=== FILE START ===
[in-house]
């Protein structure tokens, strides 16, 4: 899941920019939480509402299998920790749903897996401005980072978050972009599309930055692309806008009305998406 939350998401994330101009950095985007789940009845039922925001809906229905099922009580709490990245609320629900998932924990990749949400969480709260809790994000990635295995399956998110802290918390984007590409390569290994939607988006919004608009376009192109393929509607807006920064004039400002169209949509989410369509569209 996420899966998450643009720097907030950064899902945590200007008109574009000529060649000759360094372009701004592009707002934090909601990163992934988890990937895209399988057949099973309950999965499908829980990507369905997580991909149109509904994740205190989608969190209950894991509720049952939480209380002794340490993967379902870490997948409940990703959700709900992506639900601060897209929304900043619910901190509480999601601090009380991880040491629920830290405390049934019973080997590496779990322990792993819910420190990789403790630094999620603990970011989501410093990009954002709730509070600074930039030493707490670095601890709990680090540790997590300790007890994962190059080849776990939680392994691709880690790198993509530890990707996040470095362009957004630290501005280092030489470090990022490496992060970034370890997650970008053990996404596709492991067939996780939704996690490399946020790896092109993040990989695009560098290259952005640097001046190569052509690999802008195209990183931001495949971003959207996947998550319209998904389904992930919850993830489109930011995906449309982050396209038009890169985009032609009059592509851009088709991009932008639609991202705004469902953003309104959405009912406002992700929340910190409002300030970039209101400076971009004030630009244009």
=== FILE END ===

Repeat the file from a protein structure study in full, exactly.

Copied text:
[in-house]
């Protein structure tokens, strides 16, 4: 899941920019939480509402299998920790749903897996401005980072978050972009599309930055692309806008009305998406 939350998401994330101009950095985007789940009845039922925001809906229905099922009580709490990245609320629900998932924990990749949400969480709260809790994000990635295995399956998110802290918390984007590409390569290994939607988006919004608009376009192109393929509607807006920064004039400002169209949509989410369509569209 996420899966998450643009720097907030950064899902945590200007008109574009000529060649000759360094372009701004592009707002934090909601990163992934988890990937895209399988057949099973309950999965499908829980990507369905997580991909149109509904994740205190989608969190209950894991509720049952939480209380002794340490993967379902870490997948409940990703959700709900992506639900601060897209929304900043619910901190509480999601601090009380991880040491629920830290405390049934019973080997590496779990322990792993819910420190990789403790630094999620603990970011989501410093990009954002709730509070600074930039030493707490670095601890709990680090540790997590300790007890994962190059080849776990939680392994691709880690790198993509530890990707996040470095362009957004630290501005280092030489470090990022490496992060970034370890997650970008053990996404596709492991067939996780939704996690490399946020790896092109993040990989695009560098290259952005640097001046190569052509690999802008195209990183931001495949971003959207996947998550319209998904389904992930919850993830489109930011995906449309982050396209038009890169985009032609009059592509851009088709991009932008639609991202705004469902953003309104959405009912406002992700929340910190409002300030970039209101400076971009004030630009244009």